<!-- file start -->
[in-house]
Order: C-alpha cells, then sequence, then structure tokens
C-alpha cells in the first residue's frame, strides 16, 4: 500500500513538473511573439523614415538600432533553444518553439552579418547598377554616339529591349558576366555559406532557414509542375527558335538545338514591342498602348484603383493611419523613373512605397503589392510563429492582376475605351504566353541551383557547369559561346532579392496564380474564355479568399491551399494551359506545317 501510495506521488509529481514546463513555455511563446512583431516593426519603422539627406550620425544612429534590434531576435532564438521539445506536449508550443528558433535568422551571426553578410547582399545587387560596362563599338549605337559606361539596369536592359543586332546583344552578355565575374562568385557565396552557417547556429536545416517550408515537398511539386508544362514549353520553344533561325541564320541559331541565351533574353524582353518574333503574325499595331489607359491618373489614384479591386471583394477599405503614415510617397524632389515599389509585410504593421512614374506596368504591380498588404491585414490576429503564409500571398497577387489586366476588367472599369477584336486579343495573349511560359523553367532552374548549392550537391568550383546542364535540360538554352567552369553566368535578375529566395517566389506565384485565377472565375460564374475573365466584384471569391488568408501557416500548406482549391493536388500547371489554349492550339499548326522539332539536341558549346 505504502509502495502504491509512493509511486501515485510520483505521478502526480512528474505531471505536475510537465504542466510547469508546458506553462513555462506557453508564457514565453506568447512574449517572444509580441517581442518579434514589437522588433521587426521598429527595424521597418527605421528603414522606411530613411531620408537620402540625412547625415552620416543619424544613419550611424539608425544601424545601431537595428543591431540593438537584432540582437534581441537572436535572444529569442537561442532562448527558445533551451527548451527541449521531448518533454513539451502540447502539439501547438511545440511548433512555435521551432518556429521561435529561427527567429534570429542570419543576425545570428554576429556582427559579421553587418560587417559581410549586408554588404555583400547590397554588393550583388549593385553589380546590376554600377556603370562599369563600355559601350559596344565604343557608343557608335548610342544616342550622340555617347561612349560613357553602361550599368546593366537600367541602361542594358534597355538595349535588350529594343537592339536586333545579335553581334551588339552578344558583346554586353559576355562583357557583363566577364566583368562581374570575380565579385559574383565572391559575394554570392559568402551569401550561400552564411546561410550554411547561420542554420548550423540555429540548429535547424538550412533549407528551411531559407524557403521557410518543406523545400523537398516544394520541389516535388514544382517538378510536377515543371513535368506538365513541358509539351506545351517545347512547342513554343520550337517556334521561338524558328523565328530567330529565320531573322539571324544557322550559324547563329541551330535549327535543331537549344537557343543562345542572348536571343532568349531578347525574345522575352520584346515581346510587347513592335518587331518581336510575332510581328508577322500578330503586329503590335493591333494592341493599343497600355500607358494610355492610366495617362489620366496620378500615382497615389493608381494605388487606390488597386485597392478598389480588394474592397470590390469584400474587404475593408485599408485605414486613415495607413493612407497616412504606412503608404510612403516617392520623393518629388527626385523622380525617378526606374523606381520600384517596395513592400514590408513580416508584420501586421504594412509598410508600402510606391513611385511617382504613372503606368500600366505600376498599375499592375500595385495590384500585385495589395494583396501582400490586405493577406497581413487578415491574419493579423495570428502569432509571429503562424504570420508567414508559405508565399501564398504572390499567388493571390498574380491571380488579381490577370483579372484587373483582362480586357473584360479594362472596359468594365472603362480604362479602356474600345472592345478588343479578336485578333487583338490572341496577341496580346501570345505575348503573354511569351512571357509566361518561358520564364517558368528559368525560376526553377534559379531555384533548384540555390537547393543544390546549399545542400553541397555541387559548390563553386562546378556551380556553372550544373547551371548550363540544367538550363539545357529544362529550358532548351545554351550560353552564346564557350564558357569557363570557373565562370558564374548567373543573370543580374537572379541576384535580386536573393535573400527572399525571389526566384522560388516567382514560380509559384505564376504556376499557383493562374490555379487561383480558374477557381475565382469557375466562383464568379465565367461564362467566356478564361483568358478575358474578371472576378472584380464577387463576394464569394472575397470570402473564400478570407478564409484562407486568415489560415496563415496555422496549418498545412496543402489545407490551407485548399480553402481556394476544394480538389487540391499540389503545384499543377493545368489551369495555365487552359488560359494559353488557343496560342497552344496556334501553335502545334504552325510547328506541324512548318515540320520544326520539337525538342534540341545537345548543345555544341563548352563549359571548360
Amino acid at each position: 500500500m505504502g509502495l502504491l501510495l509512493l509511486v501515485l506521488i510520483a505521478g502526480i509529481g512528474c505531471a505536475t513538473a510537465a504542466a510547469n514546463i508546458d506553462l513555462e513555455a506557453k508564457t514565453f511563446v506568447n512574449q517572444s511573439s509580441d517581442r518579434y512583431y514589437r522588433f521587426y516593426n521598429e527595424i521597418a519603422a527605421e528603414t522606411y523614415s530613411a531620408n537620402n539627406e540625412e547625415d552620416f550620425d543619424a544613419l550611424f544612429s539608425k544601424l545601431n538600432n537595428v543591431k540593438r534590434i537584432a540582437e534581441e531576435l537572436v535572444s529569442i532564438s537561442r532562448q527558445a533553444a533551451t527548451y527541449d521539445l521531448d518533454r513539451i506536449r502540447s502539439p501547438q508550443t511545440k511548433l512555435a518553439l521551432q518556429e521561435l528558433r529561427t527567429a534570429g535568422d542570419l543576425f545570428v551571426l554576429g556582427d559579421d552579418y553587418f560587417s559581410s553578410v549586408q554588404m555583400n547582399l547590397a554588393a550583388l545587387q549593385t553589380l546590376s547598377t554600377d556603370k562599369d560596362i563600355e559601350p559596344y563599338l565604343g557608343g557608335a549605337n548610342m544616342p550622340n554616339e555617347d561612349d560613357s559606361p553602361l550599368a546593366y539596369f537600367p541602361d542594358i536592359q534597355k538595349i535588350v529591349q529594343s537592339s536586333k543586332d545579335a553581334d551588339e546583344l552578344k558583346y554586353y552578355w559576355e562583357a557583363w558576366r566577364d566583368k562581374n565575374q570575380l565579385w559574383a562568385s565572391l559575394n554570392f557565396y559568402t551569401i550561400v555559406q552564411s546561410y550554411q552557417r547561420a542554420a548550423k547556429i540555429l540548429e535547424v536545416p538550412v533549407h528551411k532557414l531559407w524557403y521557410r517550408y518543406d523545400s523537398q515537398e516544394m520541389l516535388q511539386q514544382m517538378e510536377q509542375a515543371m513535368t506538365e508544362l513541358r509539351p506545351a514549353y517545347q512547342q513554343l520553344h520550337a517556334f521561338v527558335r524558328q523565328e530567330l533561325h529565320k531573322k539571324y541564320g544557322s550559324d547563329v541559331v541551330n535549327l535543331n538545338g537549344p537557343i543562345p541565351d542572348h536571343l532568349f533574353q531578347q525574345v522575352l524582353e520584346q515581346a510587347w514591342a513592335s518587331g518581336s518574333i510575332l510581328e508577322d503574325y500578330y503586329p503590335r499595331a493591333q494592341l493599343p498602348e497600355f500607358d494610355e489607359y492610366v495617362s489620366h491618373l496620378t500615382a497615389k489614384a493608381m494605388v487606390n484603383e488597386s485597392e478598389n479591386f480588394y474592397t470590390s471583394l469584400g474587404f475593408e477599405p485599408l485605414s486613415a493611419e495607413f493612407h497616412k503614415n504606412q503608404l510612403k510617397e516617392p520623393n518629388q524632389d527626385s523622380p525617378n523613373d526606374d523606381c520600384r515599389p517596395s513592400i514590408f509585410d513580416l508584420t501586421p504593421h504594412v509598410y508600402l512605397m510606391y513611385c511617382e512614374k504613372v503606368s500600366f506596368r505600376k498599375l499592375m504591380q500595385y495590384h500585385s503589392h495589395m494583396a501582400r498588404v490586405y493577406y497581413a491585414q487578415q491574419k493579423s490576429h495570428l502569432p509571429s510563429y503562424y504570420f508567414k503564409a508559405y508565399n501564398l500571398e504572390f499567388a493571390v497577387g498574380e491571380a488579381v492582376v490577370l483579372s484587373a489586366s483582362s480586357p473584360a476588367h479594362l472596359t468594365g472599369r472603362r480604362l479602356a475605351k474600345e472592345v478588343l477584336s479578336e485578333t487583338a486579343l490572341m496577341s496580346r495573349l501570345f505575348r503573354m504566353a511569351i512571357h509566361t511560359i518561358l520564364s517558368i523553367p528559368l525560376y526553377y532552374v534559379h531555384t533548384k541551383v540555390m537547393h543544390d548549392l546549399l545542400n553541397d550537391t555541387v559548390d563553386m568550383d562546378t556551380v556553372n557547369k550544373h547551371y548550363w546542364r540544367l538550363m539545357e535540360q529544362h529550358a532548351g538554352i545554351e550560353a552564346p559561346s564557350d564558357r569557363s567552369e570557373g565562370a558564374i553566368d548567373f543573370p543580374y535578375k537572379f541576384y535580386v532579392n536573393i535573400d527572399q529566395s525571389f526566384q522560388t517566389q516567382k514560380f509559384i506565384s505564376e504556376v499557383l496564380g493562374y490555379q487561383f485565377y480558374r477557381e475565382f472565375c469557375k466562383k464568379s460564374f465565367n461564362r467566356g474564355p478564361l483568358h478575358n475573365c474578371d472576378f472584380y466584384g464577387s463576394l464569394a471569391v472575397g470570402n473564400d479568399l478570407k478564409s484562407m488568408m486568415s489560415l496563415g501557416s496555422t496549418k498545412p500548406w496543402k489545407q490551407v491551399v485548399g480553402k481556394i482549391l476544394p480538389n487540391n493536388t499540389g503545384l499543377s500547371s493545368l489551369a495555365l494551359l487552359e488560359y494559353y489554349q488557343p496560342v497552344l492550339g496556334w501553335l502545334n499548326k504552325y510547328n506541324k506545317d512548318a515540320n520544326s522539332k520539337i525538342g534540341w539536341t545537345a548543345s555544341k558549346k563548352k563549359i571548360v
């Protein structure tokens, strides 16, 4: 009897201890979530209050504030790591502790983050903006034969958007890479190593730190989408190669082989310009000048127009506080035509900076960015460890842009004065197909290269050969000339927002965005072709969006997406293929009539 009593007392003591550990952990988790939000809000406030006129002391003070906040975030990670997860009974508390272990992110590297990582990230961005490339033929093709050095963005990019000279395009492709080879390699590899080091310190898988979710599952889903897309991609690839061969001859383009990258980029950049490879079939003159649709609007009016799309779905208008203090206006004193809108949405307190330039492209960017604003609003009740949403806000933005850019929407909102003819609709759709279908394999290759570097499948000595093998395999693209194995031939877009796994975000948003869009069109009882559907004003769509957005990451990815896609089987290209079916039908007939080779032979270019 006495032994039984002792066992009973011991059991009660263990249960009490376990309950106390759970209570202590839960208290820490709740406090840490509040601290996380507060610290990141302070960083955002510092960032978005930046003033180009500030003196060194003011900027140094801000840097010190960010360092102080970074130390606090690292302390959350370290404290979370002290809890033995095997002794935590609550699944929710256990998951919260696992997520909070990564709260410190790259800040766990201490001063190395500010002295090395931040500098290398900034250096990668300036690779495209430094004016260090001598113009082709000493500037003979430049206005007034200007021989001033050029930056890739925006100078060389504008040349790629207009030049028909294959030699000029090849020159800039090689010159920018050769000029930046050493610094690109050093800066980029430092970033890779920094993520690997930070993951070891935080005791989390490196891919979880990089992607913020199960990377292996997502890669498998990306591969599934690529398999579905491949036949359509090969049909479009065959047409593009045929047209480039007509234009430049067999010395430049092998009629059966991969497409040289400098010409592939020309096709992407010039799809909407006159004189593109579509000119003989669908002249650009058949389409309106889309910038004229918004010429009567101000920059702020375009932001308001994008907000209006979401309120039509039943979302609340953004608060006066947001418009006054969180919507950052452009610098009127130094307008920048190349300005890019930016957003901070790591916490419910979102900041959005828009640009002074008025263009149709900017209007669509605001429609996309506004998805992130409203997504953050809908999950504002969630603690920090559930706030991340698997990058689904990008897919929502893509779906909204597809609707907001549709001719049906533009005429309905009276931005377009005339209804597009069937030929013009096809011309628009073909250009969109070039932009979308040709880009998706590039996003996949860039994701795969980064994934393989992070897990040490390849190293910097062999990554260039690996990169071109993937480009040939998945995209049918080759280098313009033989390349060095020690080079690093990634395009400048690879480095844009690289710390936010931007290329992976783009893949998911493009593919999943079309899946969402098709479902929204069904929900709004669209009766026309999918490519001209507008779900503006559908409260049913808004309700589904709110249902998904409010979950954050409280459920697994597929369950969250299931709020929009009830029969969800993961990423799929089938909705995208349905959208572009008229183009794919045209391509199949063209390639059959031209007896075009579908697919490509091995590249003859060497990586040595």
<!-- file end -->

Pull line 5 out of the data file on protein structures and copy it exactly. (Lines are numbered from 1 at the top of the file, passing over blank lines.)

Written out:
């Protein structure tokens, strides 16, 4: 009897201890979530209050504030790591502790983050903006034969958007890479190593730190989408190669082989310009000048127009506080035509900076960015460890842009004065197909290269050969000339927002965005072709969006997406293929009539 009593007392003591550990952990988790939000809000406030006129002391003070906040975030990670997860009974508390272990992110590297990582990230961005490339033929093709050095963005990019000279395009492709080879390699590899080091310190898988979710599952889903897309991609690839061969001859383009990258980029950049490879079939003159649709609007009016799309779905208008203090206006004193809108949405307190330039492209960017604003609003009740949403806000933005850019929407909102003819609709759709279908394999290759570097499948000595093998395999693209194995031939877009796994975000948003869009069109009882559907004003769509957005990451990815896609089987290209079916039908007939080779032979270019 006495032994039984002792066992009973011991059991009660263990249960009490376990309950106390759970209570202590839960208290820490709740406090840490509040601290996380507060610290990141302070960083955002510092960032978005930046003033180009500030003196060194003011900027140094801000840097010190960010360092102080970074130390606090690292302390959350370290404290979370002290809890033995095997002794935590609550699944929710256990998951919260696992997520909070990564709260410190790259800040766990201490001063190395500010002295090395931040500098290398900034250096990668300036690779495209430094004016260090001598113009082709000493500037003979430049206005007034200007021989001033050029930056890739925006100078060389504008040349790629207009030049028909294959030699000029090849020159800039090689010159920018050769000029930046050493610094690109050093800066980029430092970033890779920094993520690997930070993951070891935080005791989390490196891919979880990089992607913020199960990377292996997502890669498998990306591969599934690529398999579905491949036949359509090969049909479009065959047409593009045929047209480039007509234009430049067999010395430049092998009629059966991969497409040289400098010409592939020309096709992407010039799809909407006159004189593109579509000119003989669908002249650009058949389409309106889309910038004229918004010429009567101000920059702020375009932001308001994008907000209006979401309120039509039943979302609340953004608060006066947001418009006054969180919507950052452009610098009127130094307008920048190349300005890019930016957003901070790591916490419910979102900041959005828009640009002074008025263009149709900017209007669509605001429609996309506004998805992130409203997504953050809908999950504002969630603690920090559930706030991340698997990058689904990008897919929502893509779906909204597809609707907001549709001719049906533009005429309905009276931005377009005339209804597009069937030929013009096809011309628009073909250009969109070039932009979308040709880009998706590039996003996949860039994701795969980064994934393989992070897990040490390849190293910097062999990554260039690996990169071109993937480009040939998945995209049918080759280098313009033989390349060095020690080079690093990634395009400048690879480095844009690289710390936010931007290329992976783009893949998911493009593919999943079309899946969402098709479902929204069904929900709004669209009766026309999918490519001209507008779900503006559908409260049913808004309700589904709110249902998904409010979950954050409280459920697994597929369950969250299931709020929009009830029969969800993961990423799929089938909705995208349905959208572009008229183009794919045209391509199949063209390639059959031209007896075009579908697919490509091995590249003859060497990586040595």